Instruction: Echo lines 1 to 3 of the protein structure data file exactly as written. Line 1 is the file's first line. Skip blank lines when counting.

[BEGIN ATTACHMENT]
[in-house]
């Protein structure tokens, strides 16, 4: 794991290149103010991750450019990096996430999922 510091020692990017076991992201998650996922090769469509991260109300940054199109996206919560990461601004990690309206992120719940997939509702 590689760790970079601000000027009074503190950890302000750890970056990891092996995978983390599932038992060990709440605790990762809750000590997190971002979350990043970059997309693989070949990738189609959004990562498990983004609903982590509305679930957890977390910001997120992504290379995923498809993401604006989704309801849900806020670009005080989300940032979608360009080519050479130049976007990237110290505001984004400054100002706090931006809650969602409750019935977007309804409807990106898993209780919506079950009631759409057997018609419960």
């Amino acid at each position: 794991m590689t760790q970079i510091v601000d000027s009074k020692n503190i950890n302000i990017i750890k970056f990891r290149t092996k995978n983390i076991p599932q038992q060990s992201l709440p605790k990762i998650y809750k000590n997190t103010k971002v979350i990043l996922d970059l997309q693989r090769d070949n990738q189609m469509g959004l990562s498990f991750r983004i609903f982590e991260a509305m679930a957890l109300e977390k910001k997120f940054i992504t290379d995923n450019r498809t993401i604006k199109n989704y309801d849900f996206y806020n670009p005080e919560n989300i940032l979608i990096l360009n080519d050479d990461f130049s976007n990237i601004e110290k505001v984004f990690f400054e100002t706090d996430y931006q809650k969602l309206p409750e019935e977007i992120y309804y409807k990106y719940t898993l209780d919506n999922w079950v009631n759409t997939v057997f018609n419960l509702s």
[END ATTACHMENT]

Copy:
[in-house]
């Protein structure tokens, strides 16, 4: 794991290149103010991750450019990096996430999922 510091020692990017076991992201998650996922090769469509991260109300940054199109996206919560990461601004990690309206992120719940997939509702 590689760790970079601000000027009074503190950890302000750890970056990891092996995978983390599932038992060990709440605790990762809750000590997190971002979350990043970059997309693989070949990738189609959004990562498990983004609903982590509305679930957890977390910001997120992504290379995923498809993401604006989704309801849900806020670009005080989300940032979608360009080519050479130049976007990237110290505001984004400054100002706090931006809650969602409750019935977007309804409807990106898993209780919506079950009631759409057997018609419960």
């Amino acid at each position: 794991m590689t760790q970079i510091v601000d000027s009074k020692n503190i950890n302000i990017i750890k970056f990891r290149t092996k995978n983390i076991p599932q038992q060990s992201l709440p605790k990762i998650y809750k000590n997190t103010k971002v979350i990043l996922d970059l997309q693989r090769d070949n990738q189609m469509g959004l990562s498990f991750r983004i609903f982590e991260a509305m679930a957890l109300e977390k910001k997120f940054i992504t290379d995923n450019r498809t993401i604006k199109n989704y309801d849900f996206y806020n670009p005080e919560n989300i940032l979608i990096l360009n080519d050479d990461f130049s976007n990237i601004e110290k505001v984004f990690f400054e100002t706090d996430y931006q809650k969602l309206p409750e019935e977007i992120y309804y409807k990106y719940t898993l209780d919506n999922w079950v009631n759409t997939v057997f018609n419960l509702s």